Sure, senior leadership like Paul Ryan, Mitch McConnell, and John Boehner could have done a far better job at stopping some of the lies, but Republican leadership has to work on acknowledging the real problem with their party; their voters. The Republican party is overrun with homophobic religious zealots. Gun-loving sycophants. Ultra violent Neo-Nazis and Klu Klux Klansmen. Lie spreading, paranoid conspiracy theorists. The latter of which has become way louder and far too influential in terms of shifting our national political narrative. 

Much like the Democrats in 1964 with Civil Rights, Republican leadership needs to be willing to take bold policies stances that'll help them shed those same racist voters the Dems abandoned, in order to return to a place where the party can win general elections. Because again, they (uneducated, misinformed, White racists) don't even have the kind of numbers anymore that make it worth appealing directly to them!

Ultimately, I don't want to see the Republican Party fade away. It was founded for the most noble reason any political party ever was; free slaves. The country needs the balance of conservative politics to reign in spending, control overreaching government policies, and to keep the Democrats honest. It's not the party's fault per say. You have to understand that the type of nativism and white populist politics that Donald Trump tapped into will ALWAYS have a place in American society. One, this is a free country and even as pigheaded as those views are, people have the right to have them. Secondly, and unfortunately, because racism still exist. It'll always be there, only now it'll be, loudly I might add, on the edges of our democracy and not at the center as it once was. And that my friends is a good thing.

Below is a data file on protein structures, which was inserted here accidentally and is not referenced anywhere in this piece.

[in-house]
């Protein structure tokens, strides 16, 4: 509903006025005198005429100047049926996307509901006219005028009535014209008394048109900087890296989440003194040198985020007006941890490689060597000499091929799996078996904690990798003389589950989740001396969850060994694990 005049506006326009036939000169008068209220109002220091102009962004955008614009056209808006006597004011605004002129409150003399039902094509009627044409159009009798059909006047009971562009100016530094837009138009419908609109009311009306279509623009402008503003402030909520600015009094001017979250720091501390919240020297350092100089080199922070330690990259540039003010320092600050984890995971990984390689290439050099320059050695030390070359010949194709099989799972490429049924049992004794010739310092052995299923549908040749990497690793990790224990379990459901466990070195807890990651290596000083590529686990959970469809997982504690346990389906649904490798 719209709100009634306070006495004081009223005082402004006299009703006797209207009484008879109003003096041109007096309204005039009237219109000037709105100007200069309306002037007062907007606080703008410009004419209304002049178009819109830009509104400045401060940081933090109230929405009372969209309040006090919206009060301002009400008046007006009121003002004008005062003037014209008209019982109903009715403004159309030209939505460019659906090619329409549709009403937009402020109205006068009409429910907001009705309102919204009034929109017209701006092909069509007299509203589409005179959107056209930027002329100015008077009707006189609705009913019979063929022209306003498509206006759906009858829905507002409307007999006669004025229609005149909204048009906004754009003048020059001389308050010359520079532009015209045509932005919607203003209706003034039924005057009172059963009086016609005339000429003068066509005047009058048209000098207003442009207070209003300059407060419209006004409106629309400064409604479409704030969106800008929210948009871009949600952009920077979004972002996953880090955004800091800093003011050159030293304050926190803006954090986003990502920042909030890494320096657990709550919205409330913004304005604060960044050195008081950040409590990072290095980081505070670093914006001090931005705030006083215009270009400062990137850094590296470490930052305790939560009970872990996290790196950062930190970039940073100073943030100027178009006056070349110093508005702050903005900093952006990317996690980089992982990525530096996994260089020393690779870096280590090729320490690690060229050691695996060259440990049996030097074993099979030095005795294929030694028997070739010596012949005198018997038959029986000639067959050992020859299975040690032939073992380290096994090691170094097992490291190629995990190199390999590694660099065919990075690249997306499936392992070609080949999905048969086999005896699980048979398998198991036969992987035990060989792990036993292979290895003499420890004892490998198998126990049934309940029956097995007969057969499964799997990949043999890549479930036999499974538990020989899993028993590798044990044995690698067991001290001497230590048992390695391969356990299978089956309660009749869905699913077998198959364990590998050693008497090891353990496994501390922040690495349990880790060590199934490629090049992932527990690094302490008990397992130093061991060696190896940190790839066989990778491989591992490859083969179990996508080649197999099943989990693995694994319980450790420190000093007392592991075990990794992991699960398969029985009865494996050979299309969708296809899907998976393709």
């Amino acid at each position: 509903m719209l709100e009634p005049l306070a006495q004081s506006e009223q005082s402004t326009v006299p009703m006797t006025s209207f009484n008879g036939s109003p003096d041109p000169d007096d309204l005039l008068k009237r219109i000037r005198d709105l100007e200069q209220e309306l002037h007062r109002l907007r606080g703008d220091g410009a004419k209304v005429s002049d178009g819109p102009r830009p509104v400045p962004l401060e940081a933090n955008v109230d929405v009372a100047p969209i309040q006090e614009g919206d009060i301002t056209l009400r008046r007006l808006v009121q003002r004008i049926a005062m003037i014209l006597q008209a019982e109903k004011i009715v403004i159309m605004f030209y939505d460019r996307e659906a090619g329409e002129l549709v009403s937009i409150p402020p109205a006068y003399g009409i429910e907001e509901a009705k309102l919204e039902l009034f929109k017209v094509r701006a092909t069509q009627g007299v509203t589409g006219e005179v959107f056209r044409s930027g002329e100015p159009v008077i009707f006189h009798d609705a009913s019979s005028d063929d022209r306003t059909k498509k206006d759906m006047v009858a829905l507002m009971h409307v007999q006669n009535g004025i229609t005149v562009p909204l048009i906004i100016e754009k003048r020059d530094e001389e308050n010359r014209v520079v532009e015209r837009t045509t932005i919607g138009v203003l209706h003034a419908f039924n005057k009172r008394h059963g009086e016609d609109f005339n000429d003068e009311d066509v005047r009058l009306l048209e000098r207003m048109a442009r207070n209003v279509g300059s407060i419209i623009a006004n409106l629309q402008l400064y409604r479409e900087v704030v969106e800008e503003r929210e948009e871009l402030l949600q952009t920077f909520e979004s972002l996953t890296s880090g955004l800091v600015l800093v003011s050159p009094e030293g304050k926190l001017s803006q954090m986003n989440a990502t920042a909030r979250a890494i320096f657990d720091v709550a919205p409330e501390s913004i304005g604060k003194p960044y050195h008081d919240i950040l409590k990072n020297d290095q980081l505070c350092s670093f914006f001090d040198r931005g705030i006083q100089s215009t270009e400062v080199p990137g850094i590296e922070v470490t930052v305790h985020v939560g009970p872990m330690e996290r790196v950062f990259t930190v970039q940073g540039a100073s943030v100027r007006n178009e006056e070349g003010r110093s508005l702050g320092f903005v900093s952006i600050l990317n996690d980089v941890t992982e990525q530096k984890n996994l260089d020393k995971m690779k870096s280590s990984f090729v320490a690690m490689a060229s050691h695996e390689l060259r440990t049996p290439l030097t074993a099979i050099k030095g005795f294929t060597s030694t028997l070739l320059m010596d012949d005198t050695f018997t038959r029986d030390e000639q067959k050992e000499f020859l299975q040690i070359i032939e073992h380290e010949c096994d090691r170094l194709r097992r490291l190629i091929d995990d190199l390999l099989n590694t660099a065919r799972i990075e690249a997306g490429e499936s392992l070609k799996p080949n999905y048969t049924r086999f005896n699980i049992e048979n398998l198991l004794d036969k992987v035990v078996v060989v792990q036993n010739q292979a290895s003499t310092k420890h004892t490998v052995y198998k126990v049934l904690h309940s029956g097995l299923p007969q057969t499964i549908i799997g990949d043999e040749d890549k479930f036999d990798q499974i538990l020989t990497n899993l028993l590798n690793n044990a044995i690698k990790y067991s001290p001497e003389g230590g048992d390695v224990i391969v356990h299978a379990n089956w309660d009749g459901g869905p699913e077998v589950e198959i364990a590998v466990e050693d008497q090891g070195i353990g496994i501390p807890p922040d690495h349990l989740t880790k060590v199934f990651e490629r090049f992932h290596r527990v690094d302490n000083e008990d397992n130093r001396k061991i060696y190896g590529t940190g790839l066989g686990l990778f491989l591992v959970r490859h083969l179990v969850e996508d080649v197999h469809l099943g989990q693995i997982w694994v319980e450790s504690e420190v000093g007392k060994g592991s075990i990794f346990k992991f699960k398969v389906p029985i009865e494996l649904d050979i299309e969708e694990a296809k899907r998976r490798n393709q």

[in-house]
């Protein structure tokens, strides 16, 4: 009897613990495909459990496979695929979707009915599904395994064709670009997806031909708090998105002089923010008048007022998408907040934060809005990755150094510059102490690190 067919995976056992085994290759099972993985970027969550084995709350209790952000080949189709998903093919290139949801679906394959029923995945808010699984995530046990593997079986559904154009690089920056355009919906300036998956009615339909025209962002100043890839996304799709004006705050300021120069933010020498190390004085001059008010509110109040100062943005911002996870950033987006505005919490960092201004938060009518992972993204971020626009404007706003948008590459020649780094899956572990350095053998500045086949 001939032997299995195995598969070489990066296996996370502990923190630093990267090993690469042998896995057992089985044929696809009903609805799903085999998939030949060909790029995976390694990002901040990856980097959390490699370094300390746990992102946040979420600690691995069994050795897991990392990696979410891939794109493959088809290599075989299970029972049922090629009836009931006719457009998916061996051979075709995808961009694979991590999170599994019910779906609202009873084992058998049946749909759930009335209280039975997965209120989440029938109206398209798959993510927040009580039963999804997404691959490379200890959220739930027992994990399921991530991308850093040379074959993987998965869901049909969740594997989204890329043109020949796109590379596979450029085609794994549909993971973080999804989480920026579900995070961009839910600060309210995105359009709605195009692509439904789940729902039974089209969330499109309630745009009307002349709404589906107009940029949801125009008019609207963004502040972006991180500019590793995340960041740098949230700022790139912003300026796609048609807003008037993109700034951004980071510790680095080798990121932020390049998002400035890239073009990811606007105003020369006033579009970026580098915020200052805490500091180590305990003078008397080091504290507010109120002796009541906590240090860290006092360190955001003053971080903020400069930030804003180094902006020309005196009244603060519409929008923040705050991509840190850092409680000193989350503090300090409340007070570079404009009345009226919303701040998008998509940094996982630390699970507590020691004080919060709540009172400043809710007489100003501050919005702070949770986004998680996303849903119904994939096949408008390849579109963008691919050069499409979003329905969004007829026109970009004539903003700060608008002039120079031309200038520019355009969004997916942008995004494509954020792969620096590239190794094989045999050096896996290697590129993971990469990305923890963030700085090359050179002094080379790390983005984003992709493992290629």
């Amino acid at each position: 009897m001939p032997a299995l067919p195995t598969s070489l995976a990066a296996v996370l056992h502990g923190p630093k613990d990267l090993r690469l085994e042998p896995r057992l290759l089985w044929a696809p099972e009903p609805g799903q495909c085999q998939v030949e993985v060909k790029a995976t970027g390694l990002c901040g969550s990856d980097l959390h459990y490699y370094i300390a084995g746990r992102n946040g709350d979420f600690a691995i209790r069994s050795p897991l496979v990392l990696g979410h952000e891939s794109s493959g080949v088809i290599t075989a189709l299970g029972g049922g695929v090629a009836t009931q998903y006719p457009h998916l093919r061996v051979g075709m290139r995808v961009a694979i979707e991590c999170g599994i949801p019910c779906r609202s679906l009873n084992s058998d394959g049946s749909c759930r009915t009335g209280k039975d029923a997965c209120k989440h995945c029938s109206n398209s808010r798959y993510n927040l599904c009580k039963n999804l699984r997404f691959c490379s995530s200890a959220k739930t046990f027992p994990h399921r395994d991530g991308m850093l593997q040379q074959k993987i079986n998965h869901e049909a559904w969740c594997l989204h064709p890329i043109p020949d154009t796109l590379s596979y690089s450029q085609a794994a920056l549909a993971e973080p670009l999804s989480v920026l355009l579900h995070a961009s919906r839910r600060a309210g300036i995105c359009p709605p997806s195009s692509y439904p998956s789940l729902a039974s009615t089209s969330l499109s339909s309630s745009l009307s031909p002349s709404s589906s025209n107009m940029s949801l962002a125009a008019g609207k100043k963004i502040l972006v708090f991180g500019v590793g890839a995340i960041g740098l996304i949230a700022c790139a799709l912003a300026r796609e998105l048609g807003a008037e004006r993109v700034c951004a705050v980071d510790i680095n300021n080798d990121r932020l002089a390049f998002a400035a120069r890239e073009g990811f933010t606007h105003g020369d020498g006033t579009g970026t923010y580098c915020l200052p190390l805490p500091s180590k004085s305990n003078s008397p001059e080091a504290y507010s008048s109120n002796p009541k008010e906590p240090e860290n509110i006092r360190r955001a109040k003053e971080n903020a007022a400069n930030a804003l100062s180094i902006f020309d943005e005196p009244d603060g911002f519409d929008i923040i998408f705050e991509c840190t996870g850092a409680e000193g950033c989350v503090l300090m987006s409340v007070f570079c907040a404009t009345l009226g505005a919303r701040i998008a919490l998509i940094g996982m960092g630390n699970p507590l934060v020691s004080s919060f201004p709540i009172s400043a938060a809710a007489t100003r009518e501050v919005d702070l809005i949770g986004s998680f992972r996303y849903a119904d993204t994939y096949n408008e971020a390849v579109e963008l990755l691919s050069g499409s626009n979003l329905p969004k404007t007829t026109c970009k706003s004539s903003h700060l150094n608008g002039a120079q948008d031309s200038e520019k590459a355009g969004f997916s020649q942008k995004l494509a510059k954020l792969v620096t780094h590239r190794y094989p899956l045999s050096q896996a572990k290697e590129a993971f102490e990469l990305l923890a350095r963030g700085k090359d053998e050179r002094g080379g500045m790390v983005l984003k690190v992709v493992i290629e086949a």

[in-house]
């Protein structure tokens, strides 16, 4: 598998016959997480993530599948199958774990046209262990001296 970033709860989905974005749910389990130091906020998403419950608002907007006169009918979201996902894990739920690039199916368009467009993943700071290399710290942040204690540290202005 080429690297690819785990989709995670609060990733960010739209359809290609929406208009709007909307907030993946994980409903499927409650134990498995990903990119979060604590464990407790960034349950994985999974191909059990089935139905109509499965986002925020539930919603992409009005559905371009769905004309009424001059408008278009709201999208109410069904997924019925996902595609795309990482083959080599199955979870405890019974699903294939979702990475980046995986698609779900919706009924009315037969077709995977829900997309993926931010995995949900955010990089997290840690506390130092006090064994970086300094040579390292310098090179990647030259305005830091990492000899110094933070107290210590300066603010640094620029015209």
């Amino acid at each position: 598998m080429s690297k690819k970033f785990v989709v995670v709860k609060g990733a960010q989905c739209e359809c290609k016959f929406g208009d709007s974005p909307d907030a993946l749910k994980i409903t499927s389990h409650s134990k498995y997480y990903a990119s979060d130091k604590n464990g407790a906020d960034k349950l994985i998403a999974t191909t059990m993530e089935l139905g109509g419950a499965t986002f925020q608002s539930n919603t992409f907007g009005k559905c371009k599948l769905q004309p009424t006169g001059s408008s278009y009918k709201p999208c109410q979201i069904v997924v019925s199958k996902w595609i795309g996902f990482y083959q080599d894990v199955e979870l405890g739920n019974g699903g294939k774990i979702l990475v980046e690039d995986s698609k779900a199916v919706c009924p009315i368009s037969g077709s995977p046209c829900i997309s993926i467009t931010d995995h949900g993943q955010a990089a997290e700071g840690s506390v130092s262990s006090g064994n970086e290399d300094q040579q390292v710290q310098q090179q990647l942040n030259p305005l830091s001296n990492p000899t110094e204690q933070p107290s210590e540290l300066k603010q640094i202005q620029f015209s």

Tuesday, July 5, 2016

The Never-Ending Hypocrisy of Sports Fans

Can't Beat Em, Join Em'.
About a week ago my brother Zeph and I were discussing our thoughts on the NBA's pending free agency period. During the colorful conversation we mostly lamented the fact that our beloved Lakers didn't have a chance at any marquee superstar on the market. When the discussion shifted to Kevin Durant it was brief. Zeph pointed out something I wholeheartedly agreed with. "What does he do?", I pondered. "He stays. As I see it, he needs to be loved. He doesn't want people to hate him. He's too mentally fragile to handle the criticism of leaving like LeBron. He's never going to leave because he's too weak to leave." His words more or less. I agreed that Durant, from what one could reasonably surmise from such a far distance, DID care about being loved. He seemed overly sensitive.

Some may remember an OKC paper openly and fairly questioning Durant's performance as a clutch player after a horrid playoff game a few years back. Something every paper does in every other major city does to its star player in any sport after they have a bad game But Durant didn't like it. In fact, he was livid. The OKC front office rushed to defend Durant, putting out a statement critical of the article. Teammates lashed out at the reporter during the next media session and even Durant's mother offered a dissenting opinion. The pushback was so great from the team, the fans, and Durant's camp, that the paper actually issued an apology. So yeah. I agreed. Kevin Durant was mentally weak when it came to handling criticism, be it warranted or not.

Cut to yesterday and as I see it Durant made the ONE choice, that while it yields the best chance of professional success, it also carries the most criticism. And as I see it was the HARDER of all the choices he could have made. If he stays in OKC, nothing changes. They run it back because after all they were only one win from the Finals. He goes to the Spurs, he's seen as the true heir to Duncan and their final piece. The Celtics, he's seen as the first true transcendent superstar to pick Boston in free agency, teaming with Al Horford as a rival to combat Cleveland's stranglehold on the Eastern conference. Miami, he seen as having been lured by the great Pat Riley as the Heat pulled another horseshoe out of its tanned, sun spotted ass, and Durant offers a true challenge for LeBron in LeBron's old stomping grounds no less. But he picked Golden State.